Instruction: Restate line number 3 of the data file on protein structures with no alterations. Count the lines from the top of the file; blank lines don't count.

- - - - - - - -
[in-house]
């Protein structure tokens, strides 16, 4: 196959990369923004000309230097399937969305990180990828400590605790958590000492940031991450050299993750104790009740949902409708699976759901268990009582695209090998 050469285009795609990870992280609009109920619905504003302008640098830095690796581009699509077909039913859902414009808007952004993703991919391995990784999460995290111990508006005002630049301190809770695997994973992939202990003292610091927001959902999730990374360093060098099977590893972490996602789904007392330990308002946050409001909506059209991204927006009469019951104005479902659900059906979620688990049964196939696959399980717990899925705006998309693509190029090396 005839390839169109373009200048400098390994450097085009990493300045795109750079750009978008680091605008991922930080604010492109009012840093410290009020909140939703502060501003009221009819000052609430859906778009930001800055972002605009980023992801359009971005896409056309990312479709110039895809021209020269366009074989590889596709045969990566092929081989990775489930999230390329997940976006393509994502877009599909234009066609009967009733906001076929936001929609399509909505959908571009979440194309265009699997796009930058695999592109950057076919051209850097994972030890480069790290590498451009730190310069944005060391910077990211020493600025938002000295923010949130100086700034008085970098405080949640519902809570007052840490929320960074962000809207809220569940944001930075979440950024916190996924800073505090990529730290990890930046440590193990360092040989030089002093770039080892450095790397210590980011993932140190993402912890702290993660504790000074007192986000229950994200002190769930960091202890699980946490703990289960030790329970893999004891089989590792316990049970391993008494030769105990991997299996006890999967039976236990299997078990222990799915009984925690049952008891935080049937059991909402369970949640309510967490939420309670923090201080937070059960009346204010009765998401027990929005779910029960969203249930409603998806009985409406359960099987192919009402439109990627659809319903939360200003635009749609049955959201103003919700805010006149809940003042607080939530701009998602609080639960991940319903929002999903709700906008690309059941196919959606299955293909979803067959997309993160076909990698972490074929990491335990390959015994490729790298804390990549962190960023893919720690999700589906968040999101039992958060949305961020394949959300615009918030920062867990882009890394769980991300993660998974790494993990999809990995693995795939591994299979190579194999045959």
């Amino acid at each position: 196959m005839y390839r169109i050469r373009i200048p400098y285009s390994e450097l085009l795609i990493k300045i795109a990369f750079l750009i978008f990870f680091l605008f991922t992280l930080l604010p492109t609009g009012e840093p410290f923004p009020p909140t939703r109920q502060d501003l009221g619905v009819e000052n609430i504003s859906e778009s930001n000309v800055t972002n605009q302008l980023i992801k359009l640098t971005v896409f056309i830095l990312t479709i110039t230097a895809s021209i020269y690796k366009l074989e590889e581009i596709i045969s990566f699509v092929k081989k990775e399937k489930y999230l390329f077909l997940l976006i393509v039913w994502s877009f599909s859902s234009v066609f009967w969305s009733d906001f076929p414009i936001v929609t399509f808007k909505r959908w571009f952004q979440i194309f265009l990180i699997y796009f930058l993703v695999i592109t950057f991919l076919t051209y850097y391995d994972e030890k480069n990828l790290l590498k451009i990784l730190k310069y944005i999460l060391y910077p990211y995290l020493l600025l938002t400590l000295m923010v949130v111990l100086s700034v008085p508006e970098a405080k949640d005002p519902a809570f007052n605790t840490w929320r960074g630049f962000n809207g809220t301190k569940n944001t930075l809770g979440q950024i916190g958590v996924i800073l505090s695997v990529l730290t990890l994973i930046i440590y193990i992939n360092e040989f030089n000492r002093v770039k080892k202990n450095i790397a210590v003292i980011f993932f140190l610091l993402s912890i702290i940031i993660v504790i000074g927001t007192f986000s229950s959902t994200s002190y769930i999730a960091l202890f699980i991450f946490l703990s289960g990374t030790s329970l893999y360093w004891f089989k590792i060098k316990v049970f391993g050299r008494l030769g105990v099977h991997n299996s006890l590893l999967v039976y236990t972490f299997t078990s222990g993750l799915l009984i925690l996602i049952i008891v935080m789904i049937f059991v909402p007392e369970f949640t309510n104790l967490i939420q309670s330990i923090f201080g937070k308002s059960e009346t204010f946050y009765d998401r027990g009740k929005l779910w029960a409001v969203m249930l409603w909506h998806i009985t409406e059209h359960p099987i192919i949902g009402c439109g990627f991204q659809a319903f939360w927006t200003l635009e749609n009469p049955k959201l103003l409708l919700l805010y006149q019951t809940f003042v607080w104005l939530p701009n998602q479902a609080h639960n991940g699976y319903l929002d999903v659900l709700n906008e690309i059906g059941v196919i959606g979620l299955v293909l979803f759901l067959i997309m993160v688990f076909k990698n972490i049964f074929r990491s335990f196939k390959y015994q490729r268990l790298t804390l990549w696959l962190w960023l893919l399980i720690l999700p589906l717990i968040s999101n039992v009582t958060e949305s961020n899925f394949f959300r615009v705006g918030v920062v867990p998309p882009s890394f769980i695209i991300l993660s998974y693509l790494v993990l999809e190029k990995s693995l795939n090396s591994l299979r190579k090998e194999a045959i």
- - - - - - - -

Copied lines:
């Amino acid at each position: 196959m005839y390839r169109i050469r373009i200048p400098y285009s390994e450097l085009l795609i990493k300045i795109a990369f750079l750009i978008f990870f680091l605008f991922t992280l930080l604010p492109t609009g009012e840093p410290f923004p009020p909140t939703r109920q502060d501003l009221g619905v009819e000052n609430i504003s859906e778009s930001n000309v800055t972002n605009q302008l980023i992801k359009l640098t971005v896409f056309i830095l990312t479709i110039t230097a895809s021209i020269y690796k366009l074989e590889e581009i596709i045969s990566f699509v092929k081989k990775e399937k489930y999230l390329f077909l997940l976006i393509v039913w994502s877009f599909s859902s234009v066609f009967w969305s009733d906001f076929p414009i936001v929609t399509f808007k909505r959908w571009f952004q979440i194309f265009l990180i699997y796009f930058l993703v695999i592109t950057f991919l076919t051209y850097y391995d994972e030890k480069n990828l790290l590498k451009i990784l730190k310069y944005i999460l060391y910077p990211y995290l020493l600025l938002t400590l000295m923010v949130v111990l100086s700034v008085p508006e970098a405080k949640d005002p519902a809570f007052n605790t840490w929320r960074g630049f962000n809207g809220t301190k569940n944001t930075l809770g979440q950024i916190g958590v996924i800073l505090s695997v990529l730290t990890l994973i930046i440590y193990i992939n360092e040989f030089n000492r002093v770039k080892k202990n450095i790397a210590v003292i980011f993932f140190l610091l993402s912890i702290i940031i993660v504790i000074g927001t007192f986000s229950s959902t994200s002190y769930i999730a960091l202890f699980i991450f946490l703990s289960g990374t030790s329970l893999y360093w004891f089989k590792i060098k316990v049970f391993g050299r008494l030769g105990v099977h991997n299996s006890l590893l999967v039976y236990t972490f299997t078990s222990g993750l799915l009984i925690l996602i049952i008891v935080m789904i049937f059991v909402p007392e369970f949640t309510n104790l967490i939420q309670s330990i923090f201080g937070k308002s059960e009346t204010f946050y009765d998401r027990g009740k929005l779910w029960a409001v969203m249930l409603w909506h998806i009985t409406e059209h359960p099987i192919i949902g009402c439109g990627f991204q659809a319903f939360w927006t200003l635009e749609n009469p049955k959201l103003l409708l919700l805010y006149q019951t809940f003042v607080w104005l939530p701009n998602q479902a609080h639960n991940g699976y319903l929002d999903v659900l709700n906008e690309i059906g059941v196919i959606g979620l299955v293909l979803f759901l067959i997309m993160v688990f076909k990698n972490i049964f074929r990491s335990f196939k390959y015994q490729r268990l790298t804390l990549w696959l962190w960023l893919l399980i720690l999700p589906l717990i968040s999101n039992v009582t958060e949305s961020n899925f394949f959300r615009v705006g918030v920062v867990p998309p882009s890394f769980i695209i991300l993660s998974y693509l790494v993990l999809e190029k990995s693995l795939n090396s591994l299979r190579k090998e194999a045959i």